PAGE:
Monday, March 8, 2010

Master of Go

I have been trying to play the game of Go for twenty years. This isn't helped by my only ever meeting a handful of other prisoner who had even heard of it and only one who could actually play.

In solitary, board-games are not really facilitated and I felt the deprivation. Endless hours and nothing to fill the time.

So I decided to make a Go board and pieces (stones). The board, a 19 X 19 grid, was easily scraped on the floor. The stones were made of wads of wet toilet paper, using a biro to stain one half black. There are 361 stones in Go.

Every time I went out on exercise, the screws would sneak into my cell and scrub out the board and steal the stones. Each day I made a new set.

I didn't get any better at Go, but I did fill the endless empty hours.


  1. I once made myself a Go board, but my stones were white and dark chocolate buttons. I didn't get any better at the game either, but I did put on weight.

    Perhaps one day we can have an exceedingly amateurish game. Can we use my stones though? I'm not sure I fancy playing with wads of wet loo paper; plus, as the screws scrubbed yours out, we'd have to play with my board and, as it's paper, your stones would dissolve it.

    Somewhere millennia of Go grand masters are spinning in their graves.

  2. Could someone please explain to me why the officers would rub out the 'board' every day - and what satisfaction they would get from that?

  3. Jo, we live in a society where every and any difference gets pounced on and eradicated. What about the case of Tom Daley the teenage olympic dive sensation and now teenage world champion. He was hounded out of his school by students who objected to the simple fact that he had not excelled in the one way allowed: at football.

    There are many other possible motivations apart from simple desire to be mean, to keep the other guy down. But that is just an aspect of the problem above, because 'down' is the prisoner's place and by seeking to engage his mind Ben was violating a taboo: he was 'getting above himself'. Since both criminals and prisoner officers are largely from the same community, working class, this is just de rigeur.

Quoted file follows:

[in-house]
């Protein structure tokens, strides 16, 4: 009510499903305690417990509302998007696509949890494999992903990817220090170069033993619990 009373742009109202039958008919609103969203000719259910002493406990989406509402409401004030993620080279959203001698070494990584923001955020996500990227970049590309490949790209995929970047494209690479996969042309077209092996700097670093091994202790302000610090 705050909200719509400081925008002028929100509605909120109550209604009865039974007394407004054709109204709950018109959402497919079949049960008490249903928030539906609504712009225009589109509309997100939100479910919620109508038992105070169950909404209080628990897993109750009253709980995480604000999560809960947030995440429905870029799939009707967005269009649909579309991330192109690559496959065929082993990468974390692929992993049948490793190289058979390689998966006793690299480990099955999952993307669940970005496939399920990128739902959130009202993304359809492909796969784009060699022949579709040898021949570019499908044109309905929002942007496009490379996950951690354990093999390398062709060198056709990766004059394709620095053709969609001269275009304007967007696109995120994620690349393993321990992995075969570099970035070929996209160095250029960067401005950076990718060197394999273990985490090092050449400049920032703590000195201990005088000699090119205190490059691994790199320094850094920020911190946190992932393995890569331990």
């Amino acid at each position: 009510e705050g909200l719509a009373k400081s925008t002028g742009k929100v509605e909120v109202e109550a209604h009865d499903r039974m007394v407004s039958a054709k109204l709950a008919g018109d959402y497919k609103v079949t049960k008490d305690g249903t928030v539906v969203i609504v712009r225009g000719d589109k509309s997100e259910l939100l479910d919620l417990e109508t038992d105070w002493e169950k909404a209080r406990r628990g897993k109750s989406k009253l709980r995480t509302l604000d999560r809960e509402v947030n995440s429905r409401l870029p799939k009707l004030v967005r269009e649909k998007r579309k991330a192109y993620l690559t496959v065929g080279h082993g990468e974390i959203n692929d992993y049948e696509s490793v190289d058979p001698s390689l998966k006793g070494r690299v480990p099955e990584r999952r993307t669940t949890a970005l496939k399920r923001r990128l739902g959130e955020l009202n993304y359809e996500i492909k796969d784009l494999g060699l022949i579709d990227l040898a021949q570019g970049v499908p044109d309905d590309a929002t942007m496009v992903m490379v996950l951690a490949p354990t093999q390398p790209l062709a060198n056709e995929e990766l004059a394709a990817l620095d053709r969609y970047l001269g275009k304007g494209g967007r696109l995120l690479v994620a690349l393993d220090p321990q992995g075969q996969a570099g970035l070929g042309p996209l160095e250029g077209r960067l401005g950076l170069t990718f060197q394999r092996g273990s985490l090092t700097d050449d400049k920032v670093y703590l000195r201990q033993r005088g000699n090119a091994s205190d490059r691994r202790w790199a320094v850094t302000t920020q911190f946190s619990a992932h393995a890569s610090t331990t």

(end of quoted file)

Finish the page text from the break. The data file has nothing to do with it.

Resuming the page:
4. I should add that this attitude is alien to me. Back home in New Zealand students who excelled at sport were celebrated and it was one way to earn respect. The sport didn't matter.

    I remember one girl who was a NZ rep in trampolining gave us a demonstration in the hall one day and apologised that there was some stuff she couldn't show us as the roof was too low (it was a large, high space). Respect was due and was duly accorded afterwards. It's just what we did and this was a large, ethnically mixed comprehensive equivalent serving an economically mixed community.

    Sure NZ has 'tall poppy' syndrome but that relates to forgetting who you are where you came from (or the perception of it) not about the achievements.

    Mind you the idea of a school, of any sort, without playing fields would be anathema in NZ too.

  5. Peter in Dundee, you have hit the nail on the head, I think. By "Getting idea above his station" as a prisoner, and educating himself, Ben pissed them off intensely. As a result he has been poked and prodded by psychologists, and accused (then acquitted) of having various psychological disorders. They have tried to break his spirit through solitary confinement combined with destroying his Go board - not much short of a crime in itself - and as a result of his protestations he has served 3 times his sentence. What would have happened in NZ? Don't they have restorative justice over there?

  6. @Anonymous

    Yes there is restorative justice but not for serious crimes like murder. They do have parole boards just the same and I would not like to say Ben's situation would not exist, but it is easier in a small country to kick up a stink and get the powers that be to take an interest.